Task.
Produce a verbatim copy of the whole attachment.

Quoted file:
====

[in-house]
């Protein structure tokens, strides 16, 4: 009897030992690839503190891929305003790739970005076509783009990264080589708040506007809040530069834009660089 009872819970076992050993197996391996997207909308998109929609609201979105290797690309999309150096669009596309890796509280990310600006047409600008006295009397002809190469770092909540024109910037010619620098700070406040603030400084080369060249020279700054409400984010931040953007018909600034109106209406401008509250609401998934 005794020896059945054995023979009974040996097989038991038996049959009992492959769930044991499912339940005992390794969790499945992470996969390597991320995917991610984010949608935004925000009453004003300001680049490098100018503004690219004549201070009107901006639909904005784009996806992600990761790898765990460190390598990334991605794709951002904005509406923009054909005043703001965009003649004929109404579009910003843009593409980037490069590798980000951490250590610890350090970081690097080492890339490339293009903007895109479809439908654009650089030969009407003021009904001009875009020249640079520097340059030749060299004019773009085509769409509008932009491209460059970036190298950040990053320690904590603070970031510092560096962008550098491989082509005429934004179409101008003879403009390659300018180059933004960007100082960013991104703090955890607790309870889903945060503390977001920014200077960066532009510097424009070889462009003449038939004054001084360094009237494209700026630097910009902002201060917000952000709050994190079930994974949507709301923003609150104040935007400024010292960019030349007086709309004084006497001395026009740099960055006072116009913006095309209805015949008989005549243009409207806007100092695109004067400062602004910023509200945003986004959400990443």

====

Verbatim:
[in-house]
């Protein structure tokens, strides 16, 4: 009897030992690839503190891929305003790739970005076509783009990264080589708040506007809040530069834009660089 009872819970076992050993197996391996997207909308998109929609609201979105290797690309999309150096669009596309890796509280990310600006047409600008006295009397002809190469770092909540024109910037010619620098700070406040603030400084080369060249020279700054409400984010931040953007018909600034109106209406401008509250609401998934 005794020896059945054995023979009974040996097989038991038996049959009992492959769930044991499912339940005992390794969790499945992470996969390597991320995917991610984010949608935004925000009453004003300001680049490098100018503004690219004549201070009107901006639909904005784009996806992600990761790898765990460190390598990334991605794709951002904005509406923009054909005043703001965009003649004929109404579009910003843009593409980037490069590798980000951490250590610890350090970081690097080492890339490339293009903007895109479809439908654009650089030969009407003021009904001009875009020249640079520097340059030749060299004019773009085509769409509008932009491209460059970036190298950040990053320690904590603070970031510092560096962008550098491989082509005429934004179409101008003879403009390659300018180059933004960007100082960013991104703090955890607790309870889903945060503390977001920014200077960066532009510097424009070889462009003449038939004054001084360094009237494209700026630097910009902002201060917000952000709050994190079930994974949507709301923003609150104040935007400024010292960019030349007086709309004084006497001395026009740099960055006072116009913006095309209805015949008989005549243009409207806007100092695109004067400062602004910023509200945003986004959400990443």